It is well known that the first abstract painter in Europe was a woman – indeed, it was a woman painter, Hilma af Klint (1862-1944), a graduate of the Stockholm Academy of Arts, who had started to paint abstract, non-figurative paintings approximately 15 years prior to Kandinsky and Malevich, yet she has never exhibited those paintings during her lifetime. As a member of the Theosophy Society, her main inspiration was the depiction of the creatures from beyond, of a higher reality. Naturally, I am not referring to the formalistic impact of Hilma af Klint, but rather about the idea of continuous spiritual ascent that can be implemented via abstract art – Semper excelsior – meaning purification, the idea that the universe shall be undergoing an eternal transformation; this is what the Hungarian painter shares with her Swedish predecessor from a century ago. Closer parallel to Kontra’s art is Mark Rothko’s chapel in Houston, where the sheer color, the monochrome, yet not impersonal color reproductions also metaphorically absorb the spectator. The basic characteristic of Ágnes Kontra’s paintings is a personal touch, most easily witnessed in the appearance of the hand movements, in the delicate tremors of brushwork, thus providing a counterweight the the seemingly reductionist system of forms. In her latest series titled Designated Space – certain pieces of which she has been exhibiting since 2016 – Ágnes Kontra also enhances the effect through sheer size, in that on the painting surface that is composed of layers of paint and worked over with minute brushstrokes, composed of a single, or just a few colors, the spectator perceives something monumental, even from a distance, while from close up one can experience a peculiar „floating” sensation by stepping into the „space” of the painting.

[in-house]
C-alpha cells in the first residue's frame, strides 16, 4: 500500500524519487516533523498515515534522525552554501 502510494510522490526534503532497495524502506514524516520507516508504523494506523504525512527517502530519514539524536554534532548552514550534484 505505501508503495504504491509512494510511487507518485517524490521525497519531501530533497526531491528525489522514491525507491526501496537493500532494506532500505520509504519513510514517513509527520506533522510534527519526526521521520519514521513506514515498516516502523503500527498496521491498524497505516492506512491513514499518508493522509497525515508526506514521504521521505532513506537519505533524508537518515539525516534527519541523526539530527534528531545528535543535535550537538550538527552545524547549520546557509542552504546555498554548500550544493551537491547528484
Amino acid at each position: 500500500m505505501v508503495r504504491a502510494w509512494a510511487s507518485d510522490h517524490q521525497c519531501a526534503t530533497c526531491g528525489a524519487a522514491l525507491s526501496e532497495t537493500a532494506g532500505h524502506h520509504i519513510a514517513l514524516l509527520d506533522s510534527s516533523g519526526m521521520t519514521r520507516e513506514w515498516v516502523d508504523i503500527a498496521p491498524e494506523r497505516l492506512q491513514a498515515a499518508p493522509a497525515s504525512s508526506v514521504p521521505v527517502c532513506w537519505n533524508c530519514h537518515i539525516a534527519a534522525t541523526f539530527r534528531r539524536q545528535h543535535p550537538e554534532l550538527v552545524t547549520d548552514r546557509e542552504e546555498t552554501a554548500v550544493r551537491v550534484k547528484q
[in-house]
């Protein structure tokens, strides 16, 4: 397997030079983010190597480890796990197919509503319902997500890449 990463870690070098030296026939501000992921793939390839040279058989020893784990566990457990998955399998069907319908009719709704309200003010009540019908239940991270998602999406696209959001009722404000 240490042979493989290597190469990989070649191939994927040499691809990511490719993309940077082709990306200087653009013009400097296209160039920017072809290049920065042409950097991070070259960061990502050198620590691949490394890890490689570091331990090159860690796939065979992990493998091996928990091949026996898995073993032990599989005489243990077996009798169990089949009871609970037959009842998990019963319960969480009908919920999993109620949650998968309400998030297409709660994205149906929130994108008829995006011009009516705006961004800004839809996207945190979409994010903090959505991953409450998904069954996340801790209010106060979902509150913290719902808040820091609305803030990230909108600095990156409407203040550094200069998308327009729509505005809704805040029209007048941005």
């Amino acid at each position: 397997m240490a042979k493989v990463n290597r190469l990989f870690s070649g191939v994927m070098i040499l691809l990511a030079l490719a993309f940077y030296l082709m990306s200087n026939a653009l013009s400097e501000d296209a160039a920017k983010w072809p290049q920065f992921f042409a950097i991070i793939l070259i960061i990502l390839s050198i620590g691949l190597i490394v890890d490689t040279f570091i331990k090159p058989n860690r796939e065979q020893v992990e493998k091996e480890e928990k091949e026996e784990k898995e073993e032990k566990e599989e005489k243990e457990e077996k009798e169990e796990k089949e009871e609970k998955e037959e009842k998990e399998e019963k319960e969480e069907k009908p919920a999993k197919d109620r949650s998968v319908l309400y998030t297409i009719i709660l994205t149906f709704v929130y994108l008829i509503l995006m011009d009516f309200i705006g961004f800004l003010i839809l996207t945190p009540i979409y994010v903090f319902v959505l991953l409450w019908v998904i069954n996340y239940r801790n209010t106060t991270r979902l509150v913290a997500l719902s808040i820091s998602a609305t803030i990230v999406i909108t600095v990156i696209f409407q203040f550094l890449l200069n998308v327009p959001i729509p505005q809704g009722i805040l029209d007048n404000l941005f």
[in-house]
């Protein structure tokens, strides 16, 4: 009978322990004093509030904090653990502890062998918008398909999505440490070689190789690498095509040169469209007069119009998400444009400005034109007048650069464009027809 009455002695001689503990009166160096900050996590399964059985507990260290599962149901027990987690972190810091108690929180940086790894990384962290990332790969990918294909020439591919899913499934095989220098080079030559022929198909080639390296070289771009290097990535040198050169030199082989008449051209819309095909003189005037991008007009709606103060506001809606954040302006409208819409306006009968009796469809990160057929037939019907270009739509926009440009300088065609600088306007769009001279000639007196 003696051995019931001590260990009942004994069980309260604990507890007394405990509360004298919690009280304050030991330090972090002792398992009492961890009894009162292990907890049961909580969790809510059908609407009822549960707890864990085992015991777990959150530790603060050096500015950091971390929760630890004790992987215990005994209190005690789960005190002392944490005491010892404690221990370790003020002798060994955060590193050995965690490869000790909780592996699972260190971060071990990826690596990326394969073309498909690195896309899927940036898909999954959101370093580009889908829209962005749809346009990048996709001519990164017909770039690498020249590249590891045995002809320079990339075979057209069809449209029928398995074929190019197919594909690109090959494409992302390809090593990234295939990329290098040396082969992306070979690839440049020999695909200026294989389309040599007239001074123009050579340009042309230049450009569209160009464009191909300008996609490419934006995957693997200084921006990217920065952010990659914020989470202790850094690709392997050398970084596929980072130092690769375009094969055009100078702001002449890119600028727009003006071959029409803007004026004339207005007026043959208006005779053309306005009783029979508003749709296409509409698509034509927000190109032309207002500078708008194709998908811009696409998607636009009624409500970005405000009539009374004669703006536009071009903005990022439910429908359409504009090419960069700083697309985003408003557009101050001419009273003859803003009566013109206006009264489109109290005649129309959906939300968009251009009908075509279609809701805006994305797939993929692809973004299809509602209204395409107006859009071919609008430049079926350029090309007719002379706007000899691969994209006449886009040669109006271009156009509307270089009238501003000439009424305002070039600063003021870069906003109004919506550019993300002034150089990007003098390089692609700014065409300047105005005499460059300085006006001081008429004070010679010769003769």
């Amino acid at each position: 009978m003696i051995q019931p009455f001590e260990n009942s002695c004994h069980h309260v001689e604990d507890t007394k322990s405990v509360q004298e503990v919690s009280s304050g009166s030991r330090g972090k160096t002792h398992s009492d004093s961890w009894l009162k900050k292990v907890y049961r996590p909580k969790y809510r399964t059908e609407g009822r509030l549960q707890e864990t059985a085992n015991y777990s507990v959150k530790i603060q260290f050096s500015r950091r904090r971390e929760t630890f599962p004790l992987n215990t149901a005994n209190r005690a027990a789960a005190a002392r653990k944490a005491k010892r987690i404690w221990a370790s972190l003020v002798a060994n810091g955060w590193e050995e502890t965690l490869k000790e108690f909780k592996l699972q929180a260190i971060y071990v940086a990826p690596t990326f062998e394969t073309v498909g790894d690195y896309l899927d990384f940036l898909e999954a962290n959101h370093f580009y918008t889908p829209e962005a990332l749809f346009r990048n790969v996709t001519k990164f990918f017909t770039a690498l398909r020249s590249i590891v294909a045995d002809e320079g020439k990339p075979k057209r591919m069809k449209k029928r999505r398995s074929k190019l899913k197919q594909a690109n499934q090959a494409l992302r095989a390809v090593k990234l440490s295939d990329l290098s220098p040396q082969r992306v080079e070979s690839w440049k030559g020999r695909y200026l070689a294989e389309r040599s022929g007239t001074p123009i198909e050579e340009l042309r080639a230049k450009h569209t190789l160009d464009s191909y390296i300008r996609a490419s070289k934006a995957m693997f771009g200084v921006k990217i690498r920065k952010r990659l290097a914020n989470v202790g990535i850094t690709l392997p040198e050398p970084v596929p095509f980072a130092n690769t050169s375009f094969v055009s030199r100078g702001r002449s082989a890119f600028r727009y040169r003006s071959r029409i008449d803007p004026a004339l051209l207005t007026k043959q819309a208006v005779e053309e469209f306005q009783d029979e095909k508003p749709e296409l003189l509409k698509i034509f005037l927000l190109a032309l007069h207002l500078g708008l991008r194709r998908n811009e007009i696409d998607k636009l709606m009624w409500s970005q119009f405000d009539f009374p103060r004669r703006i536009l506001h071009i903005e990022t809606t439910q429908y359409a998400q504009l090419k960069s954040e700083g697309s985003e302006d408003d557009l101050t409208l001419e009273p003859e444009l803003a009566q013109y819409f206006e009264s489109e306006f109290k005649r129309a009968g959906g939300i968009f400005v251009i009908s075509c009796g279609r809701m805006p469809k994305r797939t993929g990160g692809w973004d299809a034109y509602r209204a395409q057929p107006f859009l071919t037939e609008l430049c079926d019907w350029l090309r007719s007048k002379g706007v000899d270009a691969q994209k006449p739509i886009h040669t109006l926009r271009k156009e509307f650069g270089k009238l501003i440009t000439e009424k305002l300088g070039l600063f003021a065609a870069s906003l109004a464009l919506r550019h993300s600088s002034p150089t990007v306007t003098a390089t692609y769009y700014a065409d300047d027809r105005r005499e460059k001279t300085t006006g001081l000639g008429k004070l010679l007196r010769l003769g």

Ágnes Kontra’s art does not belong to the real of radical and monochrome art, yet it is nonetheless close to the color painting of Marcia Hafif, because she has made a decision to choose painting in spite of everything, because for her, the work of painting, of engaging in the concentration, this is important to her. The painting panorama appearing at the 2002 Hall of Art international group exhibition, titled Colour – A Life of its own forms the background of Ágnes Kontra’s art, providing a proverbial outline of her art against this backdrop.[1]

                  The detailed development of the paintings requires a great deal of time; often, the large canvas sizes also transform the process of painting into a meditative activity, transferring the painter into a concentrating state of mind that is different from the ordinary. On the barely differentiated foundation of the painting - barely qualifying as a background – the painter occasionally designated a given circle motif, of which she states the following: I am designating my own world in an endless universe. At the same time, these circles never appear in the picture field in a static manner, due to the asymmetric picture composition and fuzzy painting technique, but rather always appear to be floating.  

In conclusion, I would like to bring up an idea about the viewing of paintings: It is my experience that these paintings should be viewed – as an exception to the rule – not merely with the „scan” of the usual quick, minute eye movements, but rather we should observe them in their entirety, with eyes „wide open”, as optical phenomena (Please give this a try at this exhibition!). This special static-dynamic tension also contributes to the power of the aesthetic-visual experience. This means that these paintings are particularly suitable for presentation in an enclosed space, as they amplify the nature of the environment, meaning that they exert a powerful pull on the spectator.

Miklós Sulyok, Art historian

Translator: András Balázsy


[1] A szín önálló élete, Colour- A Life its own, exhibition catalogue, Hall of Art, 2002, Budapest, edited by Marianna Mayer 

©2019 - Kontra Ágnes